As with Japanese keiretsu, the member firms in a Korean chaebol own shares in each other and tend to collaborate with each other on what is often a nonprice basis. The Korean chaebol differs from the Japanese prewar zaibatsu or postwar keiretsu, however, in a number of significant ways. First and perhaps most important, Korean network organizations were not centered around a private bank or other financial institution in the way the Japanese keiretsu are.8 This is because Korean commercial banks were all state owned until their privatization in the early 1970s, while Korean industrial firms were prohibited by law from acquiring more than an eight percent equity stake in any bank. The large Japanese city banks that were at the core of the postwar keiretsu worked closely with the Finance Ministry, of course, through the process of overloaning (i.e., providing subsidized credit), but the Korean chaebol were controlled by the government in a much more direct way through the latter’s ownership of the banking system. Thus, the networks that emerged more or less spontaneously in Japan were created much more deliberately as the result of government policy in Korea. A second difference is that the Korean chaebol resemble the Japanese intermarket keiretsu more than the vertical ones (see p. 197). That is, each of the large chaebol groups has holdings in very different sectors, from heavy manufacturing and electronics to textiles, insurance, and retail. As Korean manufacturers grew and branched out into related businesses, they started to pull suppliers and subcontractors into their networks. But these relationships resembled simple vertical integration more than the relational contracting that links Japanese suppliers with assemblers. The elaborate multitiered supplier networks of a Japanese parent firm like Toyota do not have ready counterparts in Korea.9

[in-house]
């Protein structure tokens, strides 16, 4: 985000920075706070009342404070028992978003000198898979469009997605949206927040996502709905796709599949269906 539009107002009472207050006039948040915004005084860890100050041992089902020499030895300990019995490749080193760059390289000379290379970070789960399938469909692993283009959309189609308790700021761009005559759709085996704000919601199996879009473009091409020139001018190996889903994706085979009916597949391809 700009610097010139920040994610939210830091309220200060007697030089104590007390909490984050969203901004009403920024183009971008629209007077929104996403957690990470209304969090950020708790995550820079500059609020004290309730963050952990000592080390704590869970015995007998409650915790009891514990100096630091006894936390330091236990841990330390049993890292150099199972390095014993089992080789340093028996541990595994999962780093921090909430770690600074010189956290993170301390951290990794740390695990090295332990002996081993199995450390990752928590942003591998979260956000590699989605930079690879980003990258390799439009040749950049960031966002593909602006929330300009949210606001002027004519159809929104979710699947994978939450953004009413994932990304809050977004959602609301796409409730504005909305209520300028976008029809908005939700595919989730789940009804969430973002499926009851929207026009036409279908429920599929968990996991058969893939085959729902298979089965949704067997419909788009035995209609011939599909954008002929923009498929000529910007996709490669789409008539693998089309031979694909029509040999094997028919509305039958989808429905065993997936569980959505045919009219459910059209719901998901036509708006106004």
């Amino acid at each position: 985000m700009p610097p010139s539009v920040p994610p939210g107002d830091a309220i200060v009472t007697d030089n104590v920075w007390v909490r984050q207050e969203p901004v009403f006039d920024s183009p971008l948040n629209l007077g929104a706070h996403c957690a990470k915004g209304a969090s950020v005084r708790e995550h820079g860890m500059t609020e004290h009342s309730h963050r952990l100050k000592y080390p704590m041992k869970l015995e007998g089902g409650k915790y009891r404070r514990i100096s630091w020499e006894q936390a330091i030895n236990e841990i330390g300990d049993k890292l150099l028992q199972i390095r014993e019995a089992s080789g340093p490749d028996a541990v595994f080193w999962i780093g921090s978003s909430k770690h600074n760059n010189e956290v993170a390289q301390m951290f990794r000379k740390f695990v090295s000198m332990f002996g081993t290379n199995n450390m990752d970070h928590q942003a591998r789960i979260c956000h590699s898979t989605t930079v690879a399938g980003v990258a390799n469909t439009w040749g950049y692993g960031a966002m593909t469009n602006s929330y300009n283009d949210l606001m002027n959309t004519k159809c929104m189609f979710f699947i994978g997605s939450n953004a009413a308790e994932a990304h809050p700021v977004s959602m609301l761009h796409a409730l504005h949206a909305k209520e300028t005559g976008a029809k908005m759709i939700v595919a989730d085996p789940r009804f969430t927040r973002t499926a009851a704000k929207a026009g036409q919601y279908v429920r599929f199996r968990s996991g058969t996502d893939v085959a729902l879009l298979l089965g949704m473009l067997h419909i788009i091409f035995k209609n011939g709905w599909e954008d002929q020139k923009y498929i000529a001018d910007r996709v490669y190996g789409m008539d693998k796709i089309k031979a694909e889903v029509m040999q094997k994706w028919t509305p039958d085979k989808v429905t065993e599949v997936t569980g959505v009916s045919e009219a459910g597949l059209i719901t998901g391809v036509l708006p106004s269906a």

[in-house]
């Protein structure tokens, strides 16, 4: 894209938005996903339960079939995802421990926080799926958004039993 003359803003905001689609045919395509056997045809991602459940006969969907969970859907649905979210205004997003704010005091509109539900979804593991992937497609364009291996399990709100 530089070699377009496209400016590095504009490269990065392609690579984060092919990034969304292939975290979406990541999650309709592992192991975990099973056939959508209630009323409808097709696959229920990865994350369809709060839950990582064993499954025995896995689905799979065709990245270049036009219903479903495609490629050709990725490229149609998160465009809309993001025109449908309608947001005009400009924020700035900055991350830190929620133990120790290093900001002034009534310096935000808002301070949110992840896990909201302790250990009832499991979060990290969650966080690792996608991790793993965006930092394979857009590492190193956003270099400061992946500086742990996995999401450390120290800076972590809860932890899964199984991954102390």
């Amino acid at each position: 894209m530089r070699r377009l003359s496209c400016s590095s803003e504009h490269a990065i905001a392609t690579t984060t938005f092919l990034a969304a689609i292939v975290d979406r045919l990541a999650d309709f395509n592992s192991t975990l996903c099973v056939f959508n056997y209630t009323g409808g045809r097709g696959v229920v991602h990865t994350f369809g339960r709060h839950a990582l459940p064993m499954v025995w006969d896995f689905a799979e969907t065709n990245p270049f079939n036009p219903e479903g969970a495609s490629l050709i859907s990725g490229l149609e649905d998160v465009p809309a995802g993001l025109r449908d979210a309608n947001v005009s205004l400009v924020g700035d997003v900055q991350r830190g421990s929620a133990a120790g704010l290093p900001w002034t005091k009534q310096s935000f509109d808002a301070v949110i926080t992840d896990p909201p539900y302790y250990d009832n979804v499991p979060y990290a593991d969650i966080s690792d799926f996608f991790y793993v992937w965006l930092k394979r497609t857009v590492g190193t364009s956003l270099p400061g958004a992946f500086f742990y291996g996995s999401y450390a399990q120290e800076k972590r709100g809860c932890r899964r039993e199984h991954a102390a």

Francis Fukuyama (Trust: The Social Virtues and the Creation of Prosperity)
The Lima merchant's correspondent in Mexico City was Simon Vaez de Sevilla.16 Vaez de Sevilla had associates in Manila (who provided him with Asian commodities), Oaxaca (who provided him with cochineal), and Guatemala (who provided him with cacao and tobacco).17 All these goods were thus made available to the Lima merchant and were regularly sent down to Peru along the Pacific route or through Cartagena de Indias. Bautista Perez also depended on a number of suppliers-Diego Rodriguez de Lisboa, Enrique de Andrade, and Agustin Perez-in Lisbon and Seville to send him a range of European goods for sale in Lima and throughout Peru. Each of these suppliers had his own network of associates and correspondents on whom he, in turn, relied for provisioning. Given their location in what were two of the great European entrepots of the time, these Lisbon- and Seville-based merchants were often able to purchase on the spot the goods requested by Bautista Perez. They simply had to make the necessary arrangements with local brokers and merchants who specialized in bringing textiles and manufactured goods from the wider European economy (see Figure 4.1).18
Daviken Studnicki-Gizbert (A Nation upon the Ocean Sea: Portugal's Atlantic Diaspora and the Crisis of the Spanish Empire, 1492-1640)